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You are reading: Shifts in space and self: Moving from community to university

Sarah O’Shea (University of Wollongong), Erica Southgate (University of Newcastle), Ann Jardine (University of New South Wales), Shamus Smith, (University of Newcastle) and Janine Delahunty, (University of Wollongong)

Executive Summary

University enrolments have grown at an unprecedented rate over the last decade and this participation is only set to increase (Kemp & Norton, 2014; Universities Australia, 2015). However, rates of completion during the same period have remained relatively static, and the numbers of students who depart university remains significant, consistently hovering between 15–18 per cent of the total Australian student population (Higher Education Standards Panel, 2018). Disproportionate numbers of these early leavers are from rural and remote areas, so exploring how regional and remote learners consider their post-schooling futures can provide some insight into the fundamental issues behind this attrition.

In addressing the rates of attrition from university, a better understanding of the ‘lived experiences’ of learners is required (West, 1996; O’Shea, 2007, 2014). This research project employed a digital storytelling methodology to foreground the cognitive, affective and embodied nature of this university experience (O’Shea, Harwood, Kervin, & Humphry, 2013). For students from regional and remote regions the movement into higher education requires not only a geographic shift but also changes to both identity and relationships (Holt, 2008). Drawing upon a combination of interviews, focus groups and also digital storytelling, this project sought to deeply investigate two key areas. The first relates to how young people from rural and remote areas contemplate post-schooling options and the second area of exploration was the subjective experience of both considering and actually moving into the university space.

Our research points to the deeply embodied nature of this shift and how young people themselves reconcile the changes and adaptations such movements require. Interviews and focus groups complemented the digital stories, which enabled participants to narrate their own experiences incorporating a range of media including oral, written and pictorial representation. This audio-visual genre is produced via accessible software and in a diversity of formats ranging from voice-over PowerPoint photos to edited videos, interview style (iMovie) to light-weight animations with voice-overs.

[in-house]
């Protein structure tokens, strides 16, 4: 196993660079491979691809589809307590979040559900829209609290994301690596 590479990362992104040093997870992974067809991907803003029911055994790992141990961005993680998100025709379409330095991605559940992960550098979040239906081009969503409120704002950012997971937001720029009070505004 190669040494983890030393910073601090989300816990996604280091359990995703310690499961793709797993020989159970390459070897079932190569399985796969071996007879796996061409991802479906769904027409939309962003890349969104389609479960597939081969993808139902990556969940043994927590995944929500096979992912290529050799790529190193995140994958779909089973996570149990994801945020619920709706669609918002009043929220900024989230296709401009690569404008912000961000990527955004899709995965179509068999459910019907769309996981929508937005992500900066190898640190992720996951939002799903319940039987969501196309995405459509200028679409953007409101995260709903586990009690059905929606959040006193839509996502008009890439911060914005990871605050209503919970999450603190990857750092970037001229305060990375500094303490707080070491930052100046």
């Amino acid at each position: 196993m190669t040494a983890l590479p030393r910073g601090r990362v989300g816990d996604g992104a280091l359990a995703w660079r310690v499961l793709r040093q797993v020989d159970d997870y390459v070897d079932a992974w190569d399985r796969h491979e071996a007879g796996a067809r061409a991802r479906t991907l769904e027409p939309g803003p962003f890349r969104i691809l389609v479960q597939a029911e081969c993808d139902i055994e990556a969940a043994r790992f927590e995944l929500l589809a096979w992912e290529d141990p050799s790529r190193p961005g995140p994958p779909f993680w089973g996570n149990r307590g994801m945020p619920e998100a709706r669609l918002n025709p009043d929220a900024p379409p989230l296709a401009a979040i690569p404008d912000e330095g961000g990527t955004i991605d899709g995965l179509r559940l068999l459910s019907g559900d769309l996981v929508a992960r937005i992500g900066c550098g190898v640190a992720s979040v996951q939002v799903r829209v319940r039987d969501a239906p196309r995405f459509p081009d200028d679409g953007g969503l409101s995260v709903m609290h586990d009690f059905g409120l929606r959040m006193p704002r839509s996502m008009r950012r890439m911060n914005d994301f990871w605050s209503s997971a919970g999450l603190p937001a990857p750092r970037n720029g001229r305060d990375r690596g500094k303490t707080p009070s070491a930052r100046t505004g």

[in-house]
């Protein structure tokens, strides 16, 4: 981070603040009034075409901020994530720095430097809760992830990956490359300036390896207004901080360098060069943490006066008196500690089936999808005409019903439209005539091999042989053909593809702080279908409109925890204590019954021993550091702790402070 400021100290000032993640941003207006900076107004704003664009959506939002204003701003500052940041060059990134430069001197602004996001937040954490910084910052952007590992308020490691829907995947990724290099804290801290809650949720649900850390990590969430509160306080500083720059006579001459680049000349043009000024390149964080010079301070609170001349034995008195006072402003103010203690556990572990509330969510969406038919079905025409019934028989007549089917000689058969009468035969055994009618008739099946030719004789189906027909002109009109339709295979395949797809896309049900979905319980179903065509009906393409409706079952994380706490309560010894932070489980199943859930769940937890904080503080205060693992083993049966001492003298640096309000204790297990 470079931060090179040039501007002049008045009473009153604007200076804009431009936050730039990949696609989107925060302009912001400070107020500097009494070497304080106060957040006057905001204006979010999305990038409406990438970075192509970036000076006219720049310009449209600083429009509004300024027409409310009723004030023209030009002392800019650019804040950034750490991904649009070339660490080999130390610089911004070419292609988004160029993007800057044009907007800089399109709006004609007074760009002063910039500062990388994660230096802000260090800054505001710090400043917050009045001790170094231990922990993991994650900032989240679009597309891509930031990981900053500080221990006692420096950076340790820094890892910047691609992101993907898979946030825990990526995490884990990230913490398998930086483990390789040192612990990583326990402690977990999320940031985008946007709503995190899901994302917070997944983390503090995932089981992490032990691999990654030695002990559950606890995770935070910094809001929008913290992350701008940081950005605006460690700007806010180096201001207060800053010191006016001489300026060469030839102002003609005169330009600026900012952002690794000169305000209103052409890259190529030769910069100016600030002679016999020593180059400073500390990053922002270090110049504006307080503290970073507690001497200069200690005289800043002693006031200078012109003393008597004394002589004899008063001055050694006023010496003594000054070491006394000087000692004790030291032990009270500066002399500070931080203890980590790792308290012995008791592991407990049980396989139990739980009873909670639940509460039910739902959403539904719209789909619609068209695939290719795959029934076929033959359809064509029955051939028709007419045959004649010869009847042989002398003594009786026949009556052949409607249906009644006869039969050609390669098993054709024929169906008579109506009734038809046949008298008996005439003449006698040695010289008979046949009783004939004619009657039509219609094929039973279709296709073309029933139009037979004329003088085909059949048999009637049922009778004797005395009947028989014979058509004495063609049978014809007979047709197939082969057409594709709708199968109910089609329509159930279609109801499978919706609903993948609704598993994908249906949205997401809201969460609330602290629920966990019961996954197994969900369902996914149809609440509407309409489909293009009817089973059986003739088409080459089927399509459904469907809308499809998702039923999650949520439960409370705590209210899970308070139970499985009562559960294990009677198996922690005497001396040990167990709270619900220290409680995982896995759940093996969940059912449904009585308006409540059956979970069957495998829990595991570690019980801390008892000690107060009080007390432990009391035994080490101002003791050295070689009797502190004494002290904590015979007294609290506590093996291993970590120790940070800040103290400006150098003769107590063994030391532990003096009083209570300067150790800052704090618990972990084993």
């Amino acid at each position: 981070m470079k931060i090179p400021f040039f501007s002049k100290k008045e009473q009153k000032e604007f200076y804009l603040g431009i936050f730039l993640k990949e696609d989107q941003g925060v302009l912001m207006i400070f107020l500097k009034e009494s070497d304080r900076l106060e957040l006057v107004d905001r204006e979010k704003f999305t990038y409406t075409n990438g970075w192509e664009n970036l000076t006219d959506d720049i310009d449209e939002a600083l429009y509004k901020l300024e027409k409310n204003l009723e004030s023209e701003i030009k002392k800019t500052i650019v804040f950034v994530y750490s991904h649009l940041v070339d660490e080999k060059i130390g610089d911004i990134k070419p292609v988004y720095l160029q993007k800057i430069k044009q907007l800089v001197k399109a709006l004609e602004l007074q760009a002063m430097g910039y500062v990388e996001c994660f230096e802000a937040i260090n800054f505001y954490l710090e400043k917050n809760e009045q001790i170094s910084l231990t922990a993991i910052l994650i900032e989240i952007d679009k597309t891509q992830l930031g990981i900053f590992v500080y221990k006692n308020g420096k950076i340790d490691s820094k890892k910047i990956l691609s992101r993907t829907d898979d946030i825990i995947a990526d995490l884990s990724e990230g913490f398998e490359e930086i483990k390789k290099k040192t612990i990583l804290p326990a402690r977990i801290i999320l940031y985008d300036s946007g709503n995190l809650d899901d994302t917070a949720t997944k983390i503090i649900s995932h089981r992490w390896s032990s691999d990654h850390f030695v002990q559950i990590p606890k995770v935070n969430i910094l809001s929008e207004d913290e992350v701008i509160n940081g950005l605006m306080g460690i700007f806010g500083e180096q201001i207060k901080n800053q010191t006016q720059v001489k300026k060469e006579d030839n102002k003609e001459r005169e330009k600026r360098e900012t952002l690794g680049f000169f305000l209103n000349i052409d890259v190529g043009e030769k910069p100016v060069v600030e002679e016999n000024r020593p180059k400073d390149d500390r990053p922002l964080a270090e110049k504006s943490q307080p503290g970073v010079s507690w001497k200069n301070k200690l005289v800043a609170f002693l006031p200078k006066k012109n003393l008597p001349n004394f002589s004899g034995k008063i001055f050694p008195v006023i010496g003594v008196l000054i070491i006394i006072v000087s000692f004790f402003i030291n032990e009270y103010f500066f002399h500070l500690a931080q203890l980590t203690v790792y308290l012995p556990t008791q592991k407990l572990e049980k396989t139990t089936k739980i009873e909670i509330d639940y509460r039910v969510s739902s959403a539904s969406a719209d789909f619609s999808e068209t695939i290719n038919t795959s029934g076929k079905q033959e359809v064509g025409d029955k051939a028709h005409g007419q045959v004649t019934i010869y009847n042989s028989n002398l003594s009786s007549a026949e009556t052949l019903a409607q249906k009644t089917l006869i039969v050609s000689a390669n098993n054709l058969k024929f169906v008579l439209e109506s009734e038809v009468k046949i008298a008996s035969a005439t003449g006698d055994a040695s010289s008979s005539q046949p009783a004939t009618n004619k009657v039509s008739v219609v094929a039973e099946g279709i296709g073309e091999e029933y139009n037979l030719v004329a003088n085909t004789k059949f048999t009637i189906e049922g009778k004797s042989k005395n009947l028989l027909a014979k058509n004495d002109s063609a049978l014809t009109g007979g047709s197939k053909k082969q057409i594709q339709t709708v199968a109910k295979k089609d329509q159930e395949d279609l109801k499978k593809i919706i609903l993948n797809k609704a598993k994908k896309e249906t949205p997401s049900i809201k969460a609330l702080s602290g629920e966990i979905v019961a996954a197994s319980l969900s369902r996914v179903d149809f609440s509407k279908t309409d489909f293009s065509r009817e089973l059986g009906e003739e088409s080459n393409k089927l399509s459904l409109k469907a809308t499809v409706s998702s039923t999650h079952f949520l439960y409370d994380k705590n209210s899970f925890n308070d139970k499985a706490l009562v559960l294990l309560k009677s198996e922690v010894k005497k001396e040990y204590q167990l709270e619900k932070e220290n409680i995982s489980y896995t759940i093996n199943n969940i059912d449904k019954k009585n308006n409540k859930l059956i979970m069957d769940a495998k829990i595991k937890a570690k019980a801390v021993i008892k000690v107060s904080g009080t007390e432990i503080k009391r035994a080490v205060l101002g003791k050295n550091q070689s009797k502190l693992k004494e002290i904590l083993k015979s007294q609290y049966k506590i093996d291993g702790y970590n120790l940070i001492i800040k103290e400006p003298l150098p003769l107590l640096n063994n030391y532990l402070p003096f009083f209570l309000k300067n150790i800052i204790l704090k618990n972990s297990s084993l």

This project was guided by three interrelated questions:

  1. How do young regional/remote people articulate their movement into the university environment and the roles of their community/family in this process?
  2. How do these young people understand themselves as university learners and how do these perceptions evolve throughout the first year of study?
  3. How do members of regional/remote communities articulate the influences or impacts brought by these young people back to their communities of origin?

This was a three-staged study, and each of the questions was addressed through discrete activities associated with each stage:

Stage 1: Digital storytelling workshops were offered to commencing Year 11 students as part of the ASPIRE regional outreach program, seven high schools agreed to be involved.  These digital storytelling workshops were themed as “ASPIRing for my/our future” and each session encouraged Year 11 participants to consider their plans post Year 12. A total of 26 digital stories were created and these were complemented by interviews with the young people and focus groups with their teachers in order to deeply explore how participants considered movements beyond high school and how this impacted the general community.

Stage 2: The next stage of the project involved current university students in the design, scripting and production of one digital story. These stories were complemented by blog entries that explored the following themes: i) arriving at university and being a student; ii) moving between university and community, and iii) reflecting on the first year.

Stage 3: The final stage of the project involved in-depth analysis of the stories including textual analysis of the scripts. In order to do justice to the multiplicity of perspectives and open up the analytic possibilities, each of the stories was examined in a multi-variegated way. This process began with the naming and categorisation of the visual data and scripts to create thematic codes using interpretivist frameworks. The analysis explored how students convey their experiences of moving between the university and their community.

The summary findings from this study are detailed below:

  • The very embodied nature of this movement away from the community and the ways in which this was conceived by young people in terms of ‘hardship’ or difficulty rather than being a positive rite of passage.
  • The complexity of transitions between the homeplace and the world that exists beyond the confines of rural community settings, these transitions were not only defined by geography but also, defined in terms of relationships and identity formation.
  • Perceptions amongst young regional people that university was not necessarily for “people like them”; a sense that attending higher education was an “exceptional” rather than an “expected” life course trajectory.
  • The ways in which the desire to “give back” to the community informed post schooling decisions about attending university and also, what to study.

Access the full report: Shifts in space and self: Moving from community to university.

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